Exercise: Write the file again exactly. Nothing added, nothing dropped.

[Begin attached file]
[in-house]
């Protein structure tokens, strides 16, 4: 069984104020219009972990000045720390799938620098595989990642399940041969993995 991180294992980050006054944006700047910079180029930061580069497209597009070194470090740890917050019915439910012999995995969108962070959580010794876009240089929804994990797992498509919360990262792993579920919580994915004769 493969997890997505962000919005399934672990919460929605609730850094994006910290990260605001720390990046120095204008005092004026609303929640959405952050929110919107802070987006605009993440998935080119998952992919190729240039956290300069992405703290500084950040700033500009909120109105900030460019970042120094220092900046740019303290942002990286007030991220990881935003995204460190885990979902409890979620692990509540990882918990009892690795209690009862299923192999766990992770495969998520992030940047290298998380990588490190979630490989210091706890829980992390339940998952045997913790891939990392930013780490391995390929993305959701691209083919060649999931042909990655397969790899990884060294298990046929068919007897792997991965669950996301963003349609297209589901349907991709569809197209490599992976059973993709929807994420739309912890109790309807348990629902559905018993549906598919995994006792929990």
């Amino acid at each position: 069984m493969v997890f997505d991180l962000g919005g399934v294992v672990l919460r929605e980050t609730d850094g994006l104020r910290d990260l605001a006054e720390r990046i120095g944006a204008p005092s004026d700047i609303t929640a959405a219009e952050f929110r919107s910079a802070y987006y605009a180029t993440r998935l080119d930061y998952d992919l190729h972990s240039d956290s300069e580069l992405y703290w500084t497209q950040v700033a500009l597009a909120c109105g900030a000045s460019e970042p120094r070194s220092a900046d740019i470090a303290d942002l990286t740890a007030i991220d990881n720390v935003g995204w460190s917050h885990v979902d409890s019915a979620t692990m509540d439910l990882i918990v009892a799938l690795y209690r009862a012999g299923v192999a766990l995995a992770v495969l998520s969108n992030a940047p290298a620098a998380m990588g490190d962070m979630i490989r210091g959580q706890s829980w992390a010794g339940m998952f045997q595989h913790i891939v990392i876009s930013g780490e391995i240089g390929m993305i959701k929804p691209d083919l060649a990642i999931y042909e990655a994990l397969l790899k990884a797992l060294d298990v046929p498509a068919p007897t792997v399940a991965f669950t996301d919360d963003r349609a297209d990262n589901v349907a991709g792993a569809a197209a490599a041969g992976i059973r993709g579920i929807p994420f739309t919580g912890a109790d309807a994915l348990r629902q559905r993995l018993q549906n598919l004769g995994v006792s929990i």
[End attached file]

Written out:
[in-house]
């Protein structure tokens, strides 16, 4: 069984104020219009972990000045720390799938620098595989990642399940041969993995 991180294992980050006054944006700047910079180029930061580069497209597009070194470090740890917050019915439910012999995995969108962070959580010794876009240089929804994990797992498509919360990262792993579920919580994915004769 493969997890997505962000919005399934672990919460929605609730850094994006910290990260605001720390990046120095204008005092004026609303929640959405952050929110919107802070987006605009993440998935080119998952992919190729240039956290300069992405703290500084950040700033500009909120109105900030460019970042120094220092900046740019303290942002990286007030991220990881935003995204460190885990979902409890979620692990509540990882918990009892690795209690009862299923192999766990992770495969998520992030940047290298998380990588490190979630490989210091706890829980992390339940998952045997913790891939990392930013780490391995390929993305959701691209083919060649999931042909990655397969790899990884060294298990046929068919007897792997991965669950996301963003349609297209589901349907991709569809197209490599992976059973993709929807994420739309912890109790309807348990629902559905018993549906598919995994006792929990």
């Amino acid at each position: 069984m493969v997890f997505d991180l962000g919005g399934v294992v672990l919460r929605e980050t609730d850094g994006l104020r910290d990260l605001a006054e720390r990046i120095g944006a204008p005092s004026d700047i609303t929640a959405a219009e952050f929110r919107s910079a802070y987006y605009a180029t993440r998935l080119d930061y998952d992919l190729h972990s240039d956290s300069e580069l992405y703290w500084t497209q950040v700033a500009l597009a909120c109105g900030a000045s460019e970042p120094r070194s220092a900046d740019i470090a303290d942002l990286t740890a007030i991220d990881n720390v935003g995204w460190s917050h885990v979902d409890s019915a979620t692990m509540d439910l990882i918990v009892a799938l690795y209690r009862a012999g299923v192999a766990l995995a992770v495969l998520s969108n992030a940047p290298a620098a998380m990588g490190d962070m979630i490989r210091g959580q706890s829980w992390a010794g339940m998952f045997q595989h913790i891939v990392i876009s930013g780490e391995i240089g390929m993305i959701k929804p691209d083919l060649a990642i999931y042909e990655a994990l397969l790899k990884a797992l060294d298990v046929p498509a068919p007897t792997v399940a991965f669950t996301d919360d963003r349609a297209d990262n589901v349907a991709g792993a569809a197209a490599a041969g992976i059973r993709g579920i929807p994420f739309t919580g912890a109790d309807a994915l348990r629902q559905r993995l018993q549906n598919l004769g995994v006792s929990i």